Published in Project Times
July 24, 2013
Managing traditional teams will no longer be enough! Instead, in order to thrive in the new normal business environment, learning how to master virtual teams will be a necessity! The new normal is characterized by volatility, lacklustre sales, elevated customer service expectations, and a shortage of talent, increased global requirements and an information-overloaded workforce. Thus, teams will have to collaborate across functions, sites, oceans and organizations.
Unlike typical teams, managing virtual teams will require a different process and managerial style. Yet it will be vital to professional success as more and more teams are moving towards virtual. In my experience across countless industries and globally, there are increasingly more virtual teams than standard teams. If you take a step back and think about your project teams, I’d venture to guess that you have at least some element of virtual teams already underway. Thus, the question is how well we are optimizing virtual teams.
To start, we brainstormed the most common virtual teams: 1) Cross-functional teams. 2) Cross-sites/ facilities. 3) Collaborating with customers. 4) Collaborating with suppliers. 5) Collaborating with trusted advisors such as bankers and CPA firms.
Next, prior to thinking about how to manage virtual teams, it makes sense to consider a few options for conducting virtual team meetings:
- Conference call: Although tried and true, conference calls can be quite effective. There is no reason to waste time and energy on more elaborate methods for situations that a simple conference call can resolve. I’ve found it’s a great way to conduct relatively short cross-facility and collaboration meetings.
- Webinar: This medium has been gaining momentum as it allows for audio and visual. Typically I’ve found this to be most effective for presentations with numbers and spread sheet reviews.
- Videoconference: Undoubtedly, this is the best medium for those occasions when you need to be able to see your counterparts to interact real-time.
- Intranet: The intranet can provide a medium for a virtual team’s collaboration without team interaction. For example, if all of the team’s documents were on the intranet, each person could update as tasks are completed and be notified of other’s progress. It could also allow for forums, videos etc. for discussion and questions; however, it would be more of a question and response vs. a conversation. At times, this can be the best option from an efficiency standpoint.
- Combination: I’ve found the ultimate solution to be a combination of all mediums – as each one makes sense. There is no reason to think of every situation as a nail because you happen to have a hammer. For example, if you just purchased videoconference equipment or learned how to Skype, it doesn’t mean every meeting should be done with this medium. It is certainly impossible for those driving to participate with this medium.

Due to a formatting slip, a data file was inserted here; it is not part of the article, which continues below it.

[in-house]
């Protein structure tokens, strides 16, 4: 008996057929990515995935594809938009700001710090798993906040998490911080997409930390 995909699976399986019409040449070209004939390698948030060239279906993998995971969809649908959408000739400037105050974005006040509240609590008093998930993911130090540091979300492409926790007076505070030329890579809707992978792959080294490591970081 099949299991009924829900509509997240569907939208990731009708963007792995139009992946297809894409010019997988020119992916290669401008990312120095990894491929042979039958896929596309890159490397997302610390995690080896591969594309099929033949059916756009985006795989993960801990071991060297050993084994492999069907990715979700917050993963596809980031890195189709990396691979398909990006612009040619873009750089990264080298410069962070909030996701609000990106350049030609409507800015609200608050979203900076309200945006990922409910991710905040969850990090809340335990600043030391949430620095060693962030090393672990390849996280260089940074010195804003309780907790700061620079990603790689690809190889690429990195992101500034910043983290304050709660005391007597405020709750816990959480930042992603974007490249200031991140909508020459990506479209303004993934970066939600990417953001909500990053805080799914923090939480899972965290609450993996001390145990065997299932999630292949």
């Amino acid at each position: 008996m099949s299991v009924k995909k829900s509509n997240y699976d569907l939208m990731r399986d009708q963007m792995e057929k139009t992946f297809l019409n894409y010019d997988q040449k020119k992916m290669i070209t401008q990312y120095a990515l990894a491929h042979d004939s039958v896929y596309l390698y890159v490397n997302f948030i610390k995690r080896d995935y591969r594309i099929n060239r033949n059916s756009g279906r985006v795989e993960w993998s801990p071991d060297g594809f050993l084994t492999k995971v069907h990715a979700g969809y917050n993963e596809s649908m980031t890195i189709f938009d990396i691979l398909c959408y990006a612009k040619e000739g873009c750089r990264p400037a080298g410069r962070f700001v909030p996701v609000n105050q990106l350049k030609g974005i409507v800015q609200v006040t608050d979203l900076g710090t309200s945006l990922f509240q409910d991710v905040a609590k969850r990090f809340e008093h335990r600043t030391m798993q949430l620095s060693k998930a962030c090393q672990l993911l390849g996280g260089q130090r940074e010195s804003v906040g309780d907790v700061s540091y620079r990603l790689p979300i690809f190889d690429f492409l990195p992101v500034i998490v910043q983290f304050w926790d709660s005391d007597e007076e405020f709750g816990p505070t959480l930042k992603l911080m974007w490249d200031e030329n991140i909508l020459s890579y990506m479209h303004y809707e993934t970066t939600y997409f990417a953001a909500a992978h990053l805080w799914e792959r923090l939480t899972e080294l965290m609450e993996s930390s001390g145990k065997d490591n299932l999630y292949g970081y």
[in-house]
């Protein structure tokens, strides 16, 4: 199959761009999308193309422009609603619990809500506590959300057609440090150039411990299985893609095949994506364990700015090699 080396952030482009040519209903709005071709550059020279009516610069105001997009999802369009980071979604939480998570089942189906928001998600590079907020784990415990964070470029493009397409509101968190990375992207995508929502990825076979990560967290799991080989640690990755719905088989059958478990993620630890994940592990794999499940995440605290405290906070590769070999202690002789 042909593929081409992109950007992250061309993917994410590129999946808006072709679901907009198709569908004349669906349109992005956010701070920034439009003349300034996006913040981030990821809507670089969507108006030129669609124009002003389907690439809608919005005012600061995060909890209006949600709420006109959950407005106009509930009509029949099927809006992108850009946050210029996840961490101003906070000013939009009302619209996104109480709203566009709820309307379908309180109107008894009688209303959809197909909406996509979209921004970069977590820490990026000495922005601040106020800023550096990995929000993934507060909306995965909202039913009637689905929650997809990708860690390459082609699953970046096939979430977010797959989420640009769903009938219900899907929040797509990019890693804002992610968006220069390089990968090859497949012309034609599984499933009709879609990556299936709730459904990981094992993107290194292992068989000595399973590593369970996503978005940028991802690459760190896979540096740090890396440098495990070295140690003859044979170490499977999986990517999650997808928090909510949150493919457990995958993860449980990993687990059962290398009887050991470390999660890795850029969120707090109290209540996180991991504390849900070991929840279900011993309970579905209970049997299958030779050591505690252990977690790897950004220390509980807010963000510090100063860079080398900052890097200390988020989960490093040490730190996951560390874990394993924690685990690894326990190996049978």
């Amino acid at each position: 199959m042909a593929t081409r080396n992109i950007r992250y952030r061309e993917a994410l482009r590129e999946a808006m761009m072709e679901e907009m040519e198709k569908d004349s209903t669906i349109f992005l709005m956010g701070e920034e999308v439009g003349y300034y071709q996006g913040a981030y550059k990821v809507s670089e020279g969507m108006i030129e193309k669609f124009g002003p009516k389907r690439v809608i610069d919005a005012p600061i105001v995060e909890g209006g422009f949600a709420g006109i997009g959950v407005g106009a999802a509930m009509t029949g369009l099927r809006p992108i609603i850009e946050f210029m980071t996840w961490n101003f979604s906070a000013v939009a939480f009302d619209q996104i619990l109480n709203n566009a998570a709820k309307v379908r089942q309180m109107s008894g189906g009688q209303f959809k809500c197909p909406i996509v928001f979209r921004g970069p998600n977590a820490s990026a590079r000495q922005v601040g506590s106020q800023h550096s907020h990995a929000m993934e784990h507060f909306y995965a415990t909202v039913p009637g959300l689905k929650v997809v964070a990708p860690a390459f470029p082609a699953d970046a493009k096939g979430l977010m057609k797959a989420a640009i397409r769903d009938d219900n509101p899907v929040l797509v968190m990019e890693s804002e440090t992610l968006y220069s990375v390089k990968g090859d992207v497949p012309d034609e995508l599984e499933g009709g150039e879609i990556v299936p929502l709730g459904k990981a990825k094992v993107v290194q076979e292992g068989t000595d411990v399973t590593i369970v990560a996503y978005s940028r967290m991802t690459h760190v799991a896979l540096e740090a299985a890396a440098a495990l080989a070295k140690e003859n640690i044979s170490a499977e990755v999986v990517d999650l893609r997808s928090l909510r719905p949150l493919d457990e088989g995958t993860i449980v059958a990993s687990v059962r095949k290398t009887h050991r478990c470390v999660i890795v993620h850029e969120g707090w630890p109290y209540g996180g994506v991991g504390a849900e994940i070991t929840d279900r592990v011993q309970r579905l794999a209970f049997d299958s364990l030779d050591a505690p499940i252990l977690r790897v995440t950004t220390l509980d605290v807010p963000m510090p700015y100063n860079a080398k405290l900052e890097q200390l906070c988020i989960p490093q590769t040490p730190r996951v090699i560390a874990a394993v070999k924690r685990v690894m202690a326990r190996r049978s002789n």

Instead, think about whether you need to be able to see the person’s reactions (videoconference would be preferred), hear the person’s responses (conference call would suffice), follow along on a project plan (a webinar would be ideal) or just need to be up-to-speed on the latest status update for the critical path (the intranet would work just fine). It is not only more efficient to use the best medium for the situation but it is optimum from a relationship standpoint. For example, no one wants to be tied up in a conference room on a video conference for hours to learn what they could look up in 5 minutes on the intranet. On the other hand, a teambuilding exercise should never be done on the intranet. It would be ridiculous!
Once you’ve chosen the appropriate medium for your virtual team, you’ll want to conduct an effective meeting or run a successful project. Thus, a few tips are in order:
- Become a master facilitator: Brush up on your facilitation skills. Although never preferred it’s ok (and survivable) to be mediocre when facilitating in person; however, it will be the kiss of death on a conference call or webinar. You must be able to bring all participants into the conversation smoothly. Practice makes perfect – or at least better than mediocre!
- Practice transitions: One of the keys to success is to be able to transition from one person to the next or one concept to the next while engaging the entire team; thus, practice how to transition while leveraging each medium. How will you gain the attention of folks looking at their cell phones when transitioning? Is there a phrase that will gain rapid attention? Try a few alternatives and see what works.
- Consider your voice: When not meeting in person, your voice can easily be misinterpreted. First, start by asking whether you can be heard. It sounds quite simple but is often overlooked. I’ve found that a surprising number of executives cannot be heard on conference calls. I see folks with an ear literally inches from the phone as they don’t want to tell the CEO that he cannot be heard. Next, pay close attention to tone and its implication. When not visible, your voice elevates in importance.
- Keep notes: Often, without a physical meeting it can be easy to overlook a person or entire function if they do not speak up. Make sure to have the agenda and a few notes for who you want to involve in the discussion, questions you want to ask to bring out all participants, etc. I find that this is effective for all meetings as it becomes harder and harder in an information-overloaded society to remember key points.
Since virtual meetings will be a mainstay in the professional world and especially with project teams, it is incumbent upon us to find a way to succeed in this environment. Find a way to conduct successful virtual meetings and you’ll not only stand out in the crowd but you’ll thrive in today’s new normal business environment.